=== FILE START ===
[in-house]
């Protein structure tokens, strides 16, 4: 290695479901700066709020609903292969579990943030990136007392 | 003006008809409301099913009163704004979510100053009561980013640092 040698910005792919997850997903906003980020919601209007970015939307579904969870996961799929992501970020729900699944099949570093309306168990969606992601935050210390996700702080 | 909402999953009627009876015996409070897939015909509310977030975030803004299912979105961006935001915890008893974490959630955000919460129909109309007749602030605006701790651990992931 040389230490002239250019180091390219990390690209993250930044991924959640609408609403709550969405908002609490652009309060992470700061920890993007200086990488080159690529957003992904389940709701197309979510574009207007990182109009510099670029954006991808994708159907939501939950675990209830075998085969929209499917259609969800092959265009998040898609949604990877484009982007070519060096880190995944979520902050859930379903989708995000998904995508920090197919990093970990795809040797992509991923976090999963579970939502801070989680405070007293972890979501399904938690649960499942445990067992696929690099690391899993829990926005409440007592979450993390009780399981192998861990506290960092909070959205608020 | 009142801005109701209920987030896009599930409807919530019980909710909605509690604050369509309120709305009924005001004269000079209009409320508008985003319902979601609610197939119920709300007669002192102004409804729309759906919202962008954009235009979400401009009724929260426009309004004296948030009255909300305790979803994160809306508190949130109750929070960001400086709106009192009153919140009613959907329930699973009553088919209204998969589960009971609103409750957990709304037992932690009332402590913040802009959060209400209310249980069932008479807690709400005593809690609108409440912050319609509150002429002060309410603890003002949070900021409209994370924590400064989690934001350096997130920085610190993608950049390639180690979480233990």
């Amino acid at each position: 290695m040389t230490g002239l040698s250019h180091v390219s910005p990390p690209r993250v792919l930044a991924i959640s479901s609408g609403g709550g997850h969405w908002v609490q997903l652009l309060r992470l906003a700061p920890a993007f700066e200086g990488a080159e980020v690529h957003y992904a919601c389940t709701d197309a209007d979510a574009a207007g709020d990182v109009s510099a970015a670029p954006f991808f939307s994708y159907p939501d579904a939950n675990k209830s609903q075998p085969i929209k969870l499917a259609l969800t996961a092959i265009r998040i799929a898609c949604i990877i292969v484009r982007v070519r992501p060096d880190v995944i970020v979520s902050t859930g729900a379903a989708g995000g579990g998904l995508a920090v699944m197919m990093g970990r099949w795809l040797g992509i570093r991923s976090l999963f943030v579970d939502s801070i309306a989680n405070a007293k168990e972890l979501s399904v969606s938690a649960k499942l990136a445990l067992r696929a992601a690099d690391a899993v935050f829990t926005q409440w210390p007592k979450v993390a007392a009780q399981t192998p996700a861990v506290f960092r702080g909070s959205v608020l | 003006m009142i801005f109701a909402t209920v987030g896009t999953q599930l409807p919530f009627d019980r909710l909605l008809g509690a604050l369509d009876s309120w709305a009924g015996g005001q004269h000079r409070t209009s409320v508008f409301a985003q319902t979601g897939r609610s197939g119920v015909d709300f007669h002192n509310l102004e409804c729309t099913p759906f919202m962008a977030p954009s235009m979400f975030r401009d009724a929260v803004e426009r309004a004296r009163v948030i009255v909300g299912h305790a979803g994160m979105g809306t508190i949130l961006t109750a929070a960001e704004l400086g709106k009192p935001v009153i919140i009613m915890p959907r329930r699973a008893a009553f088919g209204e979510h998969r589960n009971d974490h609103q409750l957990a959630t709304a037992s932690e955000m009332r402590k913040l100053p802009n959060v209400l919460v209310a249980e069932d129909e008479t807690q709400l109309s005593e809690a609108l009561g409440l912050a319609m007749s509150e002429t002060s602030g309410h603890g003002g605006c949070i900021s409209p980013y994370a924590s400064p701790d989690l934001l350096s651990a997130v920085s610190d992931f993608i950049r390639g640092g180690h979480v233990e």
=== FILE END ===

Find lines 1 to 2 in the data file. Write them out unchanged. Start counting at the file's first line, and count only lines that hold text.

[in-house]
């Protein structure tokens, strides 16, 4: 290695479901700066709020609903292969579990943030990136007392 | 003006008809409301099913009163704004979510100053009561980013640092 040698910005792919997850997903906003980020919601209007970015939307579904969870996961799929992501970020729900699944099949570093309306168990969606992601935050210390996700702080 | 909402999953009627009876015996409070897939015909509310977030975030803004299912979105961006935001915890008893974490959630955000919460129909109309007749602030605006701790651990992931 040389230490002239250019180091390219990390690209993250930044991924959640609408609403709550969405908002609490652009309060992470700061920890993007200086990488080159690529957003992904389940709701197309979510574009207007990182109009510099670029954006991808994708159907939501939950675990209830075998085969929209499917259609969800092959265009998040898609949604990877484009982007070519060096880190995944979520902050859930379903989708995000998904995508920090197919990093970990795809040797992509991923976090999963579970939502801070989680405070007293972890979501399904938690649960499942445990067992696929690099690391899993829990926005409440007592979450993390009780399981192998861990506290960092909070959205608020 | 009142801005109701209920987030896009599930409807919530019980909710909605509690604050369509309120709305009924005001004269000079209009409320508008985003319902979601609610197939119920709300007669002192102004409804729309759906919202962008954009235009979400401009009724929260426009309004004296948030009255909300305790979803994160809306508190949130109750929070960001400086709106009192009153919140009613959907329930699973009553088919209204998969589960009971609103409750957990709304037992932690009332402590913040802009959060209400209310249980069932008479807690709400005593809690609108409440912050319609509150002429002060309410603890003002949070900021409209994370924590400064989690934001350096997130920085610190993608950049390639180690979480233990």